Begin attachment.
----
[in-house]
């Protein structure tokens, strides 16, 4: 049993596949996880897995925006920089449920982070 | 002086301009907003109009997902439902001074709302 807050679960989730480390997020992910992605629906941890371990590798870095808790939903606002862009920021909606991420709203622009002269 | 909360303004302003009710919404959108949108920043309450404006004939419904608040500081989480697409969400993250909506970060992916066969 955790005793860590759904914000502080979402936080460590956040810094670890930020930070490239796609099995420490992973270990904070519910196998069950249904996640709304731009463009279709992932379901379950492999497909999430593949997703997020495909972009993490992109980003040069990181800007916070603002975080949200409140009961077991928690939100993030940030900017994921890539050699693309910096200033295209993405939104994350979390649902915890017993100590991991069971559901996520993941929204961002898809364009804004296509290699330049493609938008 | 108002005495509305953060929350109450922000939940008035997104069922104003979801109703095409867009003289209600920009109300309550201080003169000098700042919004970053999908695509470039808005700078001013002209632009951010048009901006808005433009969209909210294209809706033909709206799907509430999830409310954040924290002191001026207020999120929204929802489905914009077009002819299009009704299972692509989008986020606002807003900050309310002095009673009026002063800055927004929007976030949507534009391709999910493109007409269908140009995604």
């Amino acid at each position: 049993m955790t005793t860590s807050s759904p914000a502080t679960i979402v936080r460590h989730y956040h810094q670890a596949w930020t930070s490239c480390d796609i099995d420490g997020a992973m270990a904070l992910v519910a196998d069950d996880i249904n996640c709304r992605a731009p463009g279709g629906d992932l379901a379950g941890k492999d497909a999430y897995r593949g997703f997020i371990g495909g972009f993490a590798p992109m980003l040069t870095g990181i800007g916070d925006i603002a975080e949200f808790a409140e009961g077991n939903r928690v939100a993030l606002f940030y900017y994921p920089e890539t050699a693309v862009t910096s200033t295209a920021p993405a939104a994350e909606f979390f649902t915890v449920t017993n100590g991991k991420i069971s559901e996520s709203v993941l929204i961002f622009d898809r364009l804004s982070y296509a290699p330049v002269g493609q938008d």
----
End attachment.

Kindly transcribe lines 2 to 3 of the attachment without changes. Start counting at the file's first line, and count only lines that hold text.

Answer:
């Protein structure tokens, strides 16, 4: 049993596949996880897995925006920089449920982070 | 002086301009907003109009997902439902001074709302 807050679960989730480390997020992910992605629906941890371990590798870095808790939903606002862009920021909606991420709203622009002269 | 909360303004302003009710919404959108949108920043309450404006004939419904608040500081989480697409969400993250909506970060992916066969 955790005793860590759904914000502080979402936080460590956040810094670890930020930070490239796609099995420490992973270990904070519910196998069950249904996640709304731009463009279709992932379901379950492999497909999430593949997703997020495909972009993490992109980003040069990181800007916070603002975080949200409140009961077991928690939100993030940030900017994921890539050699693309910096200033295209993405939104994350979390649902915890017993100590991991069971559901996520993941929204961002898809364009804004296509290699330049493609938008 | 108002005495509305953060929350109450922000939940008035997104069922104003979801109703095409867009003289209600920009109300309550201080003169000098700042919004970053999908695509470039808005700078001013002209632009951010048009901006808005433009969209909210294209809706033909709206799907509430999830409310954040924290002191001026207020999120929204929802489905914009077009002819299009009704299972692509989008986020606002807003900050309310002095009673009026002063800055927004929007976030949507534009391709999910493109007409269908140009995604």
């Amino acid at each position: 049993m955790t005793t860590s807050s759904p914000a502080t679960i979402v936080r460590h989730y956040h810094q670890a596949w930020t930070s490239c480390d796609i099995d420490g997020a992973m270990a904070l992910v519910a196998d069950d996880i249904n996640c709304r992605a731009p463009g279709g629906d992932l379901a379950g941890k492999d497909a999430y897995r593949g997703f997020i371990g495909g972009f993490a590798p992109m980003l040069t870095g990181i800007g916070d925006i603002a975080e949200f808790a409140e009961g077991n939903r928690v939100a993030l606002f940030y900017y994921p920089e890539t050699a693309v862009t910096s200033t295209a920021p993405a939104a994350e909606f979390f649902t915890v449920t017993n100590g991991k991420i069971s559901e996520s709203v993941l929204i961002f622009d898809r364009l804004s982070y296509a290699p330049v002269g493609q938008d």